US stocks fall as traders consider the direction of central bank policy


Wall Street stocks fell on Monday after a period of choppy trading as uncertainty about central banks’ next move spread from global equities and US Treasuries to euro-zone government bond markets.

The S&P 500 fell 0.2 percent, while the tech-heavy Nasdaq Composite shed about 0.4 percent after rising in early trade. Both stock indicators remain significantly lower year to date in response to the Federal Reserve signaling the end of pandemic-era monetary support last month.

Stocks in Italy — widely viewed as one of the most vulnerable countries in the euro area to rising interest rates — fell 1 percent, underperforming the broader Stoxx Europe 600, which rose 0.7 percent.

Italian government bonds, along with those of Spain and Greece, came under selling pressure in response to bets that the European Central Bank would soon follow the Fed and Bank of England to end a regime of ultra-low interest rates and huge debt purchases that have been lending since 2020 , spending and stock valuations.

“The main driver of markets right now is interest rates,” said Samy Chaar, chief economist at Lombard Odier. “Now even the ECB has turned slightly hawkish,” he added. “Markets are lost.”

Selling calmed down later in the day after ECB President Christine Lagarde addressed the European Parliament.

Investors are grappling with a conflict between improving economic trends and the potential impact of higher interest rates on borrowing costs and company valuations. The technology sector has been particularly volatile, with valuations rising amid nearly two years of extremely low borrowing costs and coronavirus lockdowns that have boosted working from home.

Peloton’s shares rose 14 percent on Monday after it was revealed that Amazon and Nike were evaluating offers for the at-home fitness group.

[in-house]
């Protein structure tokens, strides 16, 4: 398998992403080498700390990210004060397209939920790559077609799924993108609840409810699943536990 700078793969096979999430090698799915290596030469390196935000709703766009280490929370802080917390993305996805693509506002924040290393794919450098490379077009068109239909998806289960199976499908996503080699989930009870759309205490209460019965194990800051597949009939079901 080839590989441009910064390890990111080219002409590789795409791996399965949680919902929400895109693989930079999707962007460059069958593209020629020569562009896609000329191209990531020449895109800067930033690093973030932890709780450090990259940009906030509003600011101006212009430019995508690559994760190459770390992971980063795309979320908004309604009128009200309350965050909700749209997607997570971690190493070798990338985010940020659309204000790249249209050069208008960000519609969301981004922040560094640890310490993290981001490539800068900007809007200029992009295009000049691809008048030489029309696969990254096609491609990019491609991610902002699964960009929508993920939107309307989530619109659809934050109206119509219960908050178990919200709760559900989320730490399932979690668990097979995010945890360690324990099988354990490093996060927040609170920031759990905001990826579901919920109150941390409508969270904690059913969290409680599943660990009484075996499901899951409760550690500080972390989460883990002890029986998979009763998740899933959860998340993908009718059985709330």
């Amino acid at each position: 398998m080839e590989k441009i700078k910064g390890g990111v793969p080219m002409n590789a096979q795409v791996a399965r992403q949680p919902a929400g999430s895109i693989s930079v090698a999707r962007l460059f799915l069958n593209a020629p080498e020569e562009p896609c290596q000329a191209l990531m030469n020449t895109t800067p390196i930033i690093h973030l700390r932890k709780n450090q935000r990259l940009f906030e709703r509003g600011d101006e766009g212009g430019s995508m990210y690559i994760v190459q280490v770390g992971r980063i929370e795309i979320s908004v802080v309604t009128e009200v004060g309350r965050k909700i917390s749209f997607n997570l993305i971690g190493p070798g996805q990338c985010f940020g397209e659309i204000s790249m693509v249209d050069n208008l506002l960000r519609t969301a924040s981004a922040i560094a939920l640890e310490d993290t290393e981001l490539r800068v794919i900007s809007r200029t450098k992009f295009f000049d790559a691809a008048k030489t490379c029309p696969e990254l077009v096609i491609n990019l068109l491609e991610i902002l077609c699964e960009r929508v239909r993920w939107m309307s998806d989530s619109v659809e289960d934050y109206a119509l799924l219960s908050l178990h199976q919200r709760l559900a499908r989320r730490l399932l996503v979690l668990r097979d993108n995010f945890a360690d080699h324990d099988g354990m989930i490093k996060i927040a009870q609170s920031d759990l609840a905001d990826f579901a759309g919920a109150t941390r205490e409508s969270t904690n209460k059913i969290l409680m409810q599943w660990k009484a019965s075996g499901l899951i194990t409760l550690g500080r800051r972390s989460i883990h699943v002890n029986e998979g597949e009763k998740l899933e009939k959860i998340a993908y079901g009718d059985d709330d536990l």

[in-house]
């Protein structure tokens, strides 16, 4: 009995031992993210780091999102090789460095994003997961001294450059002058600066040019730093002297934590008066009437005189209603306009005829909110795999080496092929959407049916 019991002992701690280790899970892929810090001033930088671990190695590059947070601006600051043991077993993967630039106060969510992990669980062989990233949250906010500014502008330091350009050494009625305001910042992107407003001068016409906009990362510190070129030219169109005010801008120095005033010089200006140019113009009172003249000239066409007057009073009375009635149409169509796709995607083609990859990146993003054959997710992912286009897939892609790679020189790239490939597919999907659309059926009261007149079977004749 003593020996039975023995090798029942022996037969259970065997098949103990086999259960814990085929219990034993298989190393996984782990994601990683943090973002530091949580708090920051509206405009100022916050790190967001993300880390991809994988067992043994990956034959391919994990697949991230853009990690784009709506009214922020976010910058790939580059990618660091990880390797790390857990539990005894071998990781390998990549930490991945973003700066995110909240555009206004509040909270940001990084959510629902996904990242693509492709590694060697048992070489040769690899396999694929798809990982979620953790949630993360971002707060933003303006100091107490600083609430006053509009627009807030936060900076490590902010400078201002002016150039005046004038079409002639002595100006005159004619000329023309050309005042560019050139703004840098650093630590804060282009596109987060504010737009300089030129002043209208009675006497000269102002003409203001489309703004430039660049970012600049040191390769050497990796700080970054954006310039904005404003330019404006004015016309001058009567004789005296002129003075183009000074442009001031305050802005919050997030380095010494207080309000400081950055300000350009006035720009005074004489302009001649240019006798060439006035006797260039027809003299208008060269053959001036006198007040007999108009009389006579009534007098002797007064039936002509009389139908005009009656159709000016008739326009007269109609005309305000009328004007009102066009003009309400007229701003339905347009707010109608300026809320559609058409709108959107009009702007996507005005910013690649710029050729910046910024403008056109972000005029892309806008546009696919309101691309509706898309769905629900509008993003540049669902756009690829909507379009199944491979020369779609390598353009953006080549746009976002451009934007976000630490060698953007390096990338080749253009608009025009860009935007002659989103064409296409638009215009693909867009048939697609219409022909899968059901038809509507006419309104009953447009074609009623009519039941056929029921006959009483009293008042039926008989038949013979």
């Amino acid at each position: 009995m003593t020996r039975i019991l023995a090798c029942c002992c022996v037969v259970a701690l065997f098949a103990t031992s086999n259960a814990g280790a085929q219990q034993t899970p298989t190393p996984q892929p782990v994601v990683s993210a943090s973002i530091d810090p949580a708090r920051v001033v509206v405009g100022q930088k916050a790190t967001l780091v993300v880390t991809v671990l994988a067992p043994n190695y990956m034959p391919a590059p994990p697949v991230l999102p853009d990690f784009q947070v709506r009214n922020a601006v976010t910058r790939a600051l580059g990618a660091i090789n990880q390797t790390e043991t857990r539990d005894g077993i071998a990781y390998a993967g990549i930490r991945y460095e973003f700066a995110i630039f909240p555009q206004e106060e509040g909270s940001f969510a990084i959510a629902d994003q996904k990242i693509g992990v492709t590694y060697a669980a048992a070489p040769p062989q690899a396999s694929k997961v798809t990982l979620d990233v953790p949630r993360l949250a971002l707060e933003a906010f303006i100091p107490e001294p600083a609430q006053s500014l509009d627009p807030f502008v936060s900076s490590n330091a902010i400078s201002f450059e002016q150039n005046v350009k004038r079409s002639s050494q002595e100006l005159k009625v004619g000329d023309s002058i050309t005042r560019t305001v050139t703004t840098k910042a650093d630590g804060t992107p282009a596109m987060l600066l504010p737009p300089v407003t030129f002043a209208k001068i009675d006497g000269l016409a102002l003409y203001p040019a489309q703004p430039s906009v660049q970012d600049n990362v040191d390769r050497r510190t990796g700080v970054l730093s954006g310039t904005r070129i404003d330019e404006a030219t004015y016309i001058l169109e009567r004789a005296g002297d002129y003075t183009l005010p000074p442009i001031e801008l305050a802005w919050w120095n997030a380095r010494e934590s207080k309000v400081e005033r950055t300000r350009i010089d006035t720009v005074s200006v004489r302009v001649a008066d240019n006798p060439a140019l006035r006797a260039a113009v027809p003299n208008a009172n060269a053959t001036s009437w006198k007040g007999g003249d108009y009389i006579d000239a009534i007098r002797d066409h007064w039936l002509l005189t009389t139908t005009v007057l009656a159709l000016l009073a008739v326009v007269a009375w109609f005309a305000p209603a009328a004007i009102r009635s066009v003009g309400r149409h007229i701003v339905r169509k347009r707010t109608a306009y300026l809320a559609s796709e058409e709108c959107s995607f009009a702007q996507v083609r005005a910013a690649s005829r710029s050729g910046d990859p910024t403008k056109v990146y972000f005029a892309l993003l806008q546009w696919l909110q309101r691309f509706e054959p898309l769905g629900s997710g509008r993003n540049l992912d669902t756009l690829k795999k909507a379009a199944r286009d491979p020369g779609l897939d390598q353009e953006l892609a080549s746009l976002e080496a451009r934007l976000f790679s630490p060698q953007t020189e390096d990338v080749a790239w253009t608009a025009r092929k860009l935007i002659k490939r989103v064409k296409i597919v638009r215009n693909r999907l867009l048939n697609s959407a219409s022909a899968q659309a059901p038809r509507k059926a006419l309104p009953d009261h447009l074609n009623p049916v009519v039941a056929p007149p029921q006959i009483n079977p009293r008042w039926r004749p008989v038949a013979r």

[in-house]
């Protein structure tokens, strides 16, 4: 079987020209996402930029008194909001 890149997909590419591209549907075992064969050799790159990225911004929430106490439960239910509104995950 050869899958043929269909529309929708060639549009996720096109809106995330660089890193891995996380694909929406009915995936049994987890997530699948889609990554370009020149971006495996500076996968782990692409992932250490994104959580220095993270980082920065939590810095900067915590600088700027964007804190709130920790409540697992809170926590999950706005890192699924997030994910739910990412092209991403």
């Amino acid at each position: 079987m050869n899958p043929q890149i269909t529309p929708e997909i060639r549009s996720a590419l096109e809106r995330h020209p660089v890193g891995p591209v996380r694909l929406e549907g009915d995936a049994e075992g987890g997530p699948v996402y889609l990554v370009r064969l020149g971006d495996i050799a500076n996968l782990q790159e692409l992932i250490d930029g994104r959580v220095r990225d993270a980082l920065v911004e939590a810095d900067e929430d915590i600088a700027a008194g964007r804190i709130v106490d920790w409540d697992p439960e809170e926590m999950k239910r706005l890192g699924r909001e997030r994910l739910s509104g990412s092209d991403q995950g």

The Nasdaq is down 10 percent so far in 2022, while the S&P, which is broader but still dominated by big tech stocks, is down more than 5 percent.

Disappointing earnings from Meta last week led the Facebook owner to its biggest one-day drop in a company’s market cap on record. Amazon posted its best daily gain since 2015 on Friday.

US jobs data on Friday showed employers in the world’s largest economy added a better-than-expected 467,000 jobs last month, signaling the resilience of the recovery from the coronavirus-related shocks of 2020. However, inflation data later in the week is expected to show consumer prices rose 7.3 percent in the year to January – a new four-decade high.

“A record amount of stimulus is about to be withdrawn from the global economy,” said Andrew Sheets, strategist at Morgan Stanley, noting that major central banks are expected to shrink their balance sheets by $2 trillion in the 12 months beginning in May this year . “For investors, the magnitude of what lies ahead means we think they should keep overall exposure low.”

Markets last week priced in more than five quarter-point rate hikes by the Fed this year.

The benchmark 10-year Treasury bond yield, which moves inversely with its price, traded at about 1.92 percent.

Brent crude, the global oil benchmark, fell 0.6 percent to $92.68 a barrel, the highest since 2014.


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